Bateson continued: “If this is indeed a helpful way of looking at lives — if lives are composed somewhat like works of art, partly planned and partly improvised — then it is not enough to study what people do in retirement but essential also to study the relationship between what they do in retirement and what they did before — a relationship which, as in an artistic composition, may contrast or complete or reframe what came earlier, may be both profoundly surprising and surprisingly apt. Like the faces of wise and loving elders, lives so composed may be beautiful.”
Twenty years ago I might have viewed the sale of the paper as a financial transaction — how much is the business worth to you and how much do I need to walk away from it. But, as Bateson points out in her book, “many remembered events of youth” turn out “to have new meanings with the passage of the years.”
Now the view is different. I’m a little too modest to call this profession an art, but it is certainly a craft. After a while you begin to appreciate the interaction with your materials, and you also appreciate the audience who support your work. Am I willing to concede that this endeavor is like any other piece of property?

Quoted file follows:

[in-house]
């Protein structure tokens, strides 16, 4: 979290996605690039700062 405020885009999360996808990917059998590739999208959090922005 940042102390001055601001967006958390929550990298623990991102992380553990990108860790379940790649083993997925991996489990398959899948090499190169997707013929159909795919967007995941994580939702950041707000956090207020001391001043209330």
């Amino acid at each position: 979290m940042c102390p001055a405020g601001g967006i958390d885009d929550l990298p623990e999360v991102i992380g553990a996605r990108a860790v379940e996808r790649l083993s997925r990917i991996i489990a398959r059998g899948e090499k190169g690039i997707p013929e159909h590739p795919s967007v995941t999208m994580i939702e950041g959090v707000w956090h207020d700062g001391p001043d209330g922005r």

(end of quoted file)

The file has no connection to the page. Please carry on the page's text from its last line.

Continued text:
Bateson had a similar dilemma in writing her book: She wanted to interview Jane Fonda about the actress’s “further life” and discovered that Fonda was writing a book of her own on a similar subject. Friends urged Bateson not to “hand over all my best ideas and anecdotes” to Fonda. After considering that idea, Bateson decided to follow her instincts and enter into a free-wheeling set of discussions. “At some level,” Bateson writes, “I do not believe that ideas are property. I believe they are bread to be cast upon waters.”
One hallmark of this new generation, Bateson believes, is that it will not simply strive to be “independent,” in the old-fashioned American pioneer spirit. Rather it will seek “interdependence,” and not be reluctant to accept help or to give it. In that spirit I reached back to my former roommate, Diedrichs, who in his own further life is running an online travel guide for eco-conscious world travelers, greentravelerguides.com.
Did I remember the mantra of 40 years ago correctly?
Diedrichs replied: “That was what I had taped above my typewriter. Thanks for reminding me. And I applaud your realization, not that there wouldn’t be other things that would give you a similar feeling. I think one hallmark of our generation is that we will keep reinventing ourselves (if only our sense of importance) to the very end. Better than giving in to macrame classes, I think.”
Nothing wrong with macrame classes at the senior center. But as 2011 rolls around I am looking forward to another year of spell checking and copyfitting, cranky advertisers, and bundles of papers in the parking lot. It’s not always such a beautiful life, but it is important, at least to me.